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KMDF Mouse driver

ezhxezhx Member Posts: 3


I am a beginner in kmdf driver development.
I would like to just try creating a simple driver to read data from my mouse ( I don't want the mouse to work, just get the data sent on the USB ).

I used the "kmdf_enumswitches" kmdf template as it is supposed to read continous data on the USB (?) but the function "WdfUsbTargetDeviceCreateWithParameters" returns "STATUS_INVALID_DEVICE_REQUEST"

My guess is that the system knows it is a HID mouse and don't let me open an USB handle to it.

Maybe what I am trying to do is not doable.

In this case, I thought about using an Arduino Due to send data to the driver, would that be an easier approach?

Thanks in advance


  • Doron_HolanDoron_Holan Member - All Emails Posts: 10,829
    Do you want to see the raw usb data or the cooked mouse data? For cooked mouse data you can start with the moufiltr example. For the raw usb data you need to filter a lower part of the stack. Probably the easiest choice is to start with the toaster filter example and install it as a device lower filter below hidusb.sys. You will not send any requests on your own, rather you should filter the URBs sent by hidusb and in the completion routine you can see the data read from the device.

    BUT… what are you trying to learn? There may be easier paths to follow if you can state your goals.
  • ezhxezhx Member Posts: 3

    Thanks for you answer,

    I just want to demonstrate for a studies project how to retrieve data from a hardware using a windows driver.
    I had in mind not to build a filter driver (as it would mean I just get the data from an already working windows driver that I didn't code myself?), and rather be the first part of the stack: just the hardware and my driver, but maybe it is not possible?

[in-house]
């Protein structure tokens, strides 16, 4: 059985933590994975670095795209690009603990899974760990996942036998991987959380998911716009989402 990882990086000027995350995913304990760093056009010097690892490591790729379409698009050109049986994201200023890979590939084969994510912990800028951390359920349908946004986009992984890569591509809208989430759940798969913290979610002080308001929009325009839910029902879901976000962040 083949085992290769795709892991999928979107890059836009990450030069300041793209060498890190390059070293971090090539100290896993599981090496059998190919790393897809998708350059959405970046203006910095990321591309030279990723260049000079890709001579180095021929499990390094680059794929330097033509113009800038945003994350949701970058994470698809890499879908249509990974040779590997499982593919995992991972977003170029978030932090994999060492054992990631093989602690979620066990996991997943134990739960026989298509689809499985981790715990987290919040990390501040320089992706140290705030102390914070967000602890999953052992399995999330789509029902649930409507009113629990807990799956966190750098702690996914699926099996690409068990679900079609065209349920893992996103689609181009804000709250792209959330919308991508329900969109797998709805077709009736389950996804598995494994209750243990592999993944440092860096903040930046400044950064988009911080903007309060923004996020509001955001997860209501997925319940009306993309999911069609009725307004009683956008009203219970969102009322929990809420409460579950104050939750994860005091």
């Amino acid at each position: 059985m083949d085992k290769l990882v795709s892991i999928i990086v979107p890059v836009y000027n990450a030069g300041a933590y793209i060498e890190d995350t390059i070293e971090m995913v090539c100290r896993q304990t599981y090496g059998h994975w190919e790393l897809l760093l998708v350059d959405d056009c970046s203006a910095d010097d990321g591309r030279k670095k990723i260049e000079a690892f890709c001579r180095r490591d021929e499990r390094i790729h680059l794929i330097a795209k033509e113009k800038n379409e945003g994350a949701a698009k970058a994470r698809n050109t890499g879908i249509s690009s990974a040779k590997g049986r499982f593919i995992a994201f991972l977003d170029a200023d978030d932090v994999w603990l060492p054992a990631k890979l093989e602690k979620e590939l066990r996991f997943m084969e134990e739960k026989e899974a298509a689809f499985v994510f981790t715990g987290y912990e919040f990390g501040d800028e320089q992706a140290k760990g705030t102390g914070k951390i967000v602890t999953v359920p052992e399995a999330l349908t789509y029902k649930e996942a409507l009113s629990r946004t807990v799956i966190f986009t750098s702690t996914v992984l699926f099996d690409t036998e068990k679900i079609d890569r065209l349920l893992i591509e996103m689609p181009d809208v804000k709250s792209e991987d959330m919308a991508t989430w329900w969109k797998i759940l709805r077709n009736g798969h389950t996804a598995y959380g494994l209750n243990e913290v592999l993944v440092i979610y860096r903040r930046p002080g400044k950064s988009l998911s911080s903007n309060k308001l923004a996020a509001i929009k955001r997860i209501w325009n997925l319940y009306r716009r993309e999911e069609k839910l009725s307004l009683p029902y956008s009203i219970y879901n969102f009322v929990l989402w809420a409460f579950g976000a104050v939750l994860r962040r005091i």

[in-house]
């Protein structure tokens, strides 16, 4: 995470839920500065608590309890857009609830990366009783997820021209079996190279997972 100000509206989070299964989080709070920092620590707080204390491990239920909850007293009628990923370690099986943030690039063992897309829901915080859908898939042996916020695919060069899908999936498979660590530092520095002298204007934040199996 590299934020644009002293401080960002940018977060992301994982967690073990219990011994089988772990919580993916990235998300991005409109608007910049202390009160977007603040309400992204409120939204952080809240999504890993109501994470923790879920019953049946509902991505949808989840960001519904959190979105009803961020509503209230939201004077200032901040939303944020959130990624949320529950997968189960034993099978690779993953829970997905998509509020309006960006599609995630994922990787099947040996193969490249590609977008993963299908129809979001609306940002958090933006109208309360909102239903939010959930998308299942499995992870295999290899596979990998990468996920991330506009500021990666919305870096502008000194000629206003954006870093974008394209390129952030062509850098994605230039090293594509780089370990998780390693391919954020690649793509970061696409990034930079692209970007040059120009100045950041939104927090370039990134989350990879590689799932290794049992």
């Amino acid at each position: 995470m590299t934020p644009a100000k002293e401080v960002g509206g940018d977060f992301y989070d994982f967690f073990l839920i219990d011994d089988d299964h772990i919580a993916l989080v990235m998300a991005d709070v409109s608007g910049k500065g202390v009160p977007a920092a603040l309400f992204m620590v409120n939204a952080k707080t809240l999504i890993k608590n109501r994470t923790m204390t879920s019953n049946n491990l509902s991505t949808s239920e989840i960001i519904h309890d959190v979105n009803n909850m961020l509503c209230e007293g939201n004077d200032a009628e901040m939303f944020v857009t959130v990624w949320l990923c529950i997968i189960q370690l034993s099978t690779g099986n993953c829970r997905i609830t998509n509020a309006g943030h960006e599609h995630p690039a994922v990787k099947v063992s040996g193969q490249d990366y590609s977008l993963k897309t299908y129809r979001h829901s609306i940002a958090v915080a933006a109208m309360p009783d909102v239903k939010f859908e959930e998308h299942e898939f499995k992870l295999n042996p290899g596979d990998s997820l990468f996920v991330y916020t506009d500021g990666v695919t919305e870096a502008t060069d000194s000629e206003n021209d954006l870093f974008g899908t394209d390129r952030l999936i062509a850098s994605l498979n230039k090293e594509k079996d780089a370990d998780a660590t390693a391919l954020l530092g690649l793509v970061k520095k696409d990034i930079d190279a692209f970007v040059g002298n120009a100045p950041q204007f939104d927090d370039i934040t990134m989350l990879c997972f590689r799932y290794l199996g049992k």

I would like just the raw usb data (without even taking into account that it is a hid device).

  • Doron_HolanDoron_Holan Member - All Emails Posts: 10,829
    Force install your driver and replace hidusb. You will have complete control over the io to the device.
  • Tim_RobertsTim_Roberts Member - All Emails Posts: 14,837

    I think you're unclear about the architecture of USB. The only component that talks directly to the hardware is the Host Controller Driver. All other drivers in the USB stack pass around URBs (USB Request Blocks) as normal IRPs. Because of that, you might as well use a filter driver examine the URBs that get passed around during normal mouse operation.

    It is possible for you to replace the HID driver with your own custom driver, or even with WinUSB to allow you to drive it from user mode. However, you will need to read and understand the USB Specification and the USB HID Specification in order to understand the protocols you need to follow.

    Tim Roberts, [email protected]
    Software Wizard Emeritus

  • ezhxezhx Member Posts: 3

    Replacing the microsoft usb drivers with my own custom driver would definitely work, but I think it's a tough task for a beginner.

    I read some more microsoft docs and things are starting to get clearer.

    So let's say I have a hardware HID device, that has extra features that I need to handle. If I am right, what I should do is build a function driver that binds to the HID class Windows driver?

  • Doron_HolanDoron_Holan Member - All Emails Posts: 10,829
    Outside of keyboard and mouse, you can directly access HID devices from user mode without an additional driver. You can write a function driver for the hid function, but it is not the simplest path.
  • Tim_RobertsTim_Roberts Member - All Emails Posts: 14,837

    So let's say I have a hardware HID device, that has extra features that I need to handle. If I am right, what I should do is build a function driver that binds to the HID class Windows driver?

    HID is not a particularly good example, because the operating system already has full driver support. No kernel code is required. Keyboards and mice don't have "extra functions"; they follow the spec, and the system can handle the spec. For devices other than keyboards and mice, the user mode HID library can do anything you need to do.

    Non-HID USB devices are fun to play with. There are dozens and dozens of "USB experimenter kits" that you can play with.

    Tim Roberts, [email protected]
    Software Wizard Emeritus

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